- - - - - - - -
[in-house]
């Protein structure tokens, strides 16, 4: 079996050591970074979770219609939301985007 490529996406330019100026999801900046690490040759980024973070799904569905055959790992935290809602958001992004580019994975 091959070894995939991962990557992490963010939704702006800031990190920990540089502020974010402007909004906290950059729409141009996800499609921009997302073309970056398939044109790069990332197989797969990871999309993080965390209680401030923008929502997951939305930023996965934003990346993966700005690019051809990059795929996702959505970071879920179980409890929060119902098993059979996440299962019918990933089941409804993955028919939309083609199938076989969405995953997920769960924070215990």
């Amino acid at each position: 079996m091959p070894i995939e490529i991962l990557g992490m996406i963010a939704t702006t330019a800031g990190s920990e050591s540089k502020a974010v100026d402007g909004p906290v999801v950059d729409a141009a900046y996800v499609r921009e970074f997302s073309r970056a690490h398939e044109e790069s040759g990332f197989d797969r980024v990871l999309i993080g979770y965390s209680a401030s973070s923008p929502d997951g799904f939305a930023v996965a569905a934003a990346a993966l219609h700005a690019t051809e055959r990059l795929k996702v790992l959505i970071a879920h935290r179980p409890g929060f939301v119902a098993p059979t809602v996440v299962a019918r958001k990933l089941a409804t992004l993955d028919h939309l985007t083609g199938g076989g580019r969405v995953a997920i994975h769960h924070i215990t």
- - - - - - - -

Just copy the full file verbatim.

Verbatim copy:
[in-house]
């Protein structure tokens, strides 16, 4: 079996050591970074979770219609939301985007 490529996406330019100026999801900046690490040759980024973070799904569905055959790992935290809602958001992004580019994975 091959070894995939991962990557992490963010939704702006800031990190920990540089502020974010402007909004906290950059729409141009996800499609921009997302073309970056398939044109790069990332197989797969990871999309993080965390209680401030923008929502997951939305930023996965934003990346993966700005690019051809990059795929996702959505970071879920179980409890929060119902098993059979996440299962019918990933089941409804993955028919939309083609199938076989969405995953997920769960924070215990």
């Amino acid at each position: 079996m091959p070894i995939e490529i991962l990557g992490m996406i963010a939704t702006t330019a800031g990190s920990e050591s540089k502020a974010v100026d402007g909004p906290v999801v950059d729409a141009a900046y996800v499609r921009e970074f997302s073309r970056a690490h398939e044109e790069s040759g990332f197989d797969r980024v990871l999309i993080g979770y965390s209680a401030s973070s923008p929502d997951g799904f939305a930023v996965a569905a934003a990346a993966l219609h700005a690019t051809e055959r990059l795929k996702v790992l959505i970071a879920h935290r179980p409890g929060f939301v119902a098993p059979t809602v996440v299962a019918r958001k990933l089941a409804t992004l993955d028919h939309l985007t083609g199938g076989g580019r969405v995953a997920i994975h769960h924070i215990t």